Herself is a tale of struggle and triumph that is at once commonplace and, sadly, far too rare. The movie is not just a story of abuse and breaking free, but an indictment of a global system, that castigates, questions and endangers women with no regard. The film does not just show the abuse and trauma women go through in an abusive relationship. It also shows the trauma they often experience in court, the catch-22 system that often isn’t about help and freedom, but keeping them in another form of financial dependency.
Synopsis: Sandra (Clare Dunne), a single mother, who escapes her abusive partner with her two young children, only to find herself trapped in temporary accommodation. After months of struggling, she draws inspiration from one of her daughter’s bedtime stories and hits upon the idea of self-building an affordable home. She finds an architect who provides her with plans and is offered land by Peggy (Harriet Walter), a woman she cleans for. Aido (Conleth Hill), a building contractor, appears willing to help, too. But as her past rears its head in the form of Gary (Ian Lloyd Anderson), her possessive ex, and as bureaucrats fight back against her independent spirit, will Sandra be able to rebuild her life from the ground up?
Written by Clare Dunne and Malcolm Campbell and directed by Phyllida Lloyd, the film is often painful to watch. Clare Dunne gives a star performance as Sandra. She brings a multi-dimensional, complex character to life onscreen. It’s not just fear or anger that Sandra feels. Self-doubt, love for her abusive partner, worry that she is failing her children and joyful moments with friends and her children are all present. She is not solely her abuse, but is a spirited person in her own right, fighting to make something beautiful from a bad situation for her family.
An Apt Depiction Of Abuse And The Law
Scenes of Sandra’s flashbacks of the abuse she suffered after each time she talks to her ex are powerful. It’s not just remembered pain, but it feels as though she’s back there again, reliving the horror. The scenes and story doesn’t solely deal with a woman escaping abuse, but shows the entire process women suffer through after leaving an abusive relationship. It’s always the same questions, “why didn’t you leave sooner?” “Why didn’t you report it?” The impetus is constantly put on the woman, while men are never questioned about their abuse.
Plus, god forbid you get about anything ever, because they will use that as evidence that you lied about the abuse. Sadly, again the abuser is never accused of lying and rarely is evidence provided showing they’re a liar. Nor is the system of public assistance and even spousal abuse shelters helpful because it usually entails leaving you dependent on the system, while simultaneously shaming you for that dependency. You’re expected to be grateful despite subpar living conditions. There is little opportunity to find your strength and voice inside a system that is designed to make women feel helpless. The system, just like abusers, want their victims financially dependent on them. But given the patriarchal nature of the system, this is unsurprising.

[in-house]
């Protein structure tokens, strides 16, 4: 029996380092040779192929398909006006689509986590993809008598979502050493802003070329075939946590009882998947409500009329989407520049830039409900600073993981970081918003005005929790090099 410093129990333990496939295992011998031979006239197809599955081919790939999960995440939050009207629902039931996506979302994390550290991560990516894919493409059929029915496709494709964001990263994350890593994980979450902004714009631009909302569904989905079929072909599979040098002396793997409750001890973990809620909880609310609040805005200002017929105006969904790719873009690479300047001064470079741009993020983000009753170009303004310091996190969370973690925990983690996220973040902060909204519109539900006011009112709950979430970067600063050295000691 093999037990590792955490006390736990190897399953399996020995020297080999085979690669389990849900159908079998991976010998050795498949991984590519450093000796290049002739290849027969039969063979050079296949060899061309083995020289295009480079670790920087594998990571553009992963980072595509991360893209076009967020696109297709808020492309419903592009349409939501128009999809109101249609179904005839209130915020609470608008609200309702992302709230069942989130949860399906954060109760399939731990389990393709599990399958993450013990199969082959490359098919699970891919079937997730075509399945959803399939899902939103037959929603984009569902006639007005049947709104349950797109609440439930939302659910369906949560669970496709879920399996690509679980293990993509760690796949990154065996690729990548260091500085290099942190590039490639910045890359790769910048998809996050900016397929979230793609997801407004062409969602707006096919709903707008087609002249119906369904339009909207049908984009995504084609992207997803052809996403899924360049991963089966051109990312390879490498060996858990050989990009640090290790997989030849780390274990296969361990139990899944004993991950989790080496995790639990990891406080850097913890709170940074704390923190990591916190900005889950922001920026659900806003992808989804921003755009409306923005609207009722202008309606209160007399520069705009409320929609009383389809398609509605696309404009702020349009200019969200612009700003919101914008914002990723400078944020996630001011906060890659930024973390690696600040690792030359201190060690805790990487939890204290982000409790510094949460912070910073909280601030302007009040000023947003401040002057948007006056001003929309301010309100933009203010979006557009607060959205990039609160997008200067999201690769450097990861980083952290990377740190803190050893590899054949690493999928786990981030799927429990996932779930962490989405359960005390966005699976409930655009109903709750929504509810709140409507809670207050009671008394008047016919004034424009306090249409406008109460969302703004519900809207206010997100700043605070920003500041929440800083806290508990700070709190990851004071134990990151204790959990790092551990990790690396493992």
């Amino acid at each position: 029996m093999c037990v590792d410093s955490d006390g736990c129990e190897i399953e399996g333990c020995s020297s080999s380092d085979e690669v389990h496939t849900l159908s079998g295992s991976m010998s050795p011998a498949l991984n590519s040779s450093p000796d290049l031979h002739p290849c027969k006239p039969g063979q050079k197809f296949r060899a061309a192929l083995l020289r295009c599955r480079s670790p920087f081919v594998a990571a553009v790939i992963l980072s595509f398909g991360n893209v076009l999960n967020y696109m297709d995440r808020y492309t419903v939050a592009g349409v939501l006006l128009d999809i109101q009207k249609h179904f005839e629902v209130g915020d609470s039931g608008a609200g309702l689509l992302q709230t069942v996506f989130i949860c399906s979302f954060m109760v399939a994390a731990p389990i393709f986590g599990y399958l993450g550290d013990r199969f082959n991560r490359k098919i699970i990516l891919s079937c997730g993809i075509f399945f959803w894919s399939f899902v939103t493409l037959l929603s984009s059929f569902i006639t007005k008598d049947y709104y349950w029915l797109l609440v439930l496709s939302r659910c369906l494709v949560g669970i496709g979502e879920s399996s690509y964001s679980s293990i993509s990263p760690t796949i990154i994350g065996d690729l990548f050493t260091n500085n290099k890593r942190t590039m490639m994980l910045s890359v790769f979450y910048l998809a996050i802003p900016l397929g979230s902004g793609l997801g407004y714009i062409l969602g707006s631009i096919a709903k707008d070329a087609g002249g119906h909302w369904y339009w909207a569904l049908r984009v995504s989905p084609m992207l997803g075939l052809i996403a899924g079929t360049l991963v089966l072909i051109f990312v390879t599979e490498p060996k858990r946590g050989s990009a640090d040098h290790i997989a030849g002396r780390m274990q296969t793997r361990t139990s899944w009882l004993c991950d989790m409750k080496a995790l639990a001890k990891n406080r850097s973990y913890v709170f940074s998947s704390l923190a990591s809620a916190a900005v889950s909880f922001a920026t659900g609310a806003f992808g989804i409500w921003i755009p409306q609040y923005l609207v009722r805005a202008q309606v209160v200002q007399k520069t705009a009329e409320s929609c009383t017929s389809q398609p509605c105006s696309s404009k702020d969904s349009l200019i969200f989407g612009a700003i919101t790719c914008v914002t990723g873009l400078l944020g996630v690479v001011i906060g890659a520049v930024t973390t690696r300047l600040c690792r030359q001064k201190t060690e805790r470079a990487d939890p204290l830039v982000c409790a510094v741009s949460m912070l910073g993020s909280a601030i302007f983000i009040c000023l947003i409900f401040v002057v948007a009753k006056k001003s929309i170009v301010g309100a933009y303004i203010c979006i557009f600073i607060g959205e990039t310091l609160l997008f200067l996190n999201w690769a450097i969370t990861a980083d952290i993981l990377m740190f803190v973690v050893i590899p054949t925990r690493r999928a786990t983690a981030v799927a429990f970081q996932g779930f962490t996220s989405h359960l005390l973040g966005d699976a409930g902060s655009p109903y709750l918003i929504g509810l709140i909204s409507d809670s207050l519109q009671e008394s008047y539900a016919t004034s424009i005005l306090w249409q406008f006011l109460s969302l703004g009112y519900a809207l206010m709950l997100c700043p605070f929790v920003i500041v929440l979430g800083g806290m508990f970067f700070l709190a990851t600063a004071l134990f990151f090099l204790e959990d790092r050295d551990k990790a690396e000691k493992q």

The danger is worse when there are children because; unfortunately, even when a man abuses his partner, if he hasn’t physically harmed the children he is often given visitation rights. There is no regard for how this increases trauma and puts the woman in danger by forcing them to still have a connection to their abuser. Nor is there consideration that not all abuse is physical. If a child does not suffer physical abuse, the assumption is they have suffered no damage. And if the abuser comes from a wealthy family, there is even less accountability for their actions.
A Compelling and Necessary Story With Heart-wrenching Music
The story also shows how much gaslighting victims of abuse suffer. Her husband asks, “what are we doing” rather than “what have I done”. He then queries, “do you think this is good for the girls?” It’s a common tactic meant to split blame between both parties, then shove the abuser’s half toward their victim. This is an abuser saying; “we were both to blame when I hit you, but what you’re going through now is solely your fault.” Abusers always try and avoid blame. They make every action and reaction out to be exaggerated, because you’re just an emotional female. After all they only hit you so what’s the big deal?
The music is pretty good in parts, and those that don’t hit may not be the fault of the film. As, thanks to Sia’s responses to criticisms of her movie, her tracks annoy rather than feel inspirational—at least to me. Despite this, there are uplifting moments with people who have little connection to Sandra, working together to help her build her home. Still the end is bittersweet overall but sometimes that’s the best we can hope for in the moment. The movie is a well-crafted, soulfully acted glimpse at what victims of abuse suffer. The bitter part stems from knowing these stories are not relegated solely to the silver screen.
Feature photo credit Pat Redmond/Amazon Studios Courtesy of Amazon Studios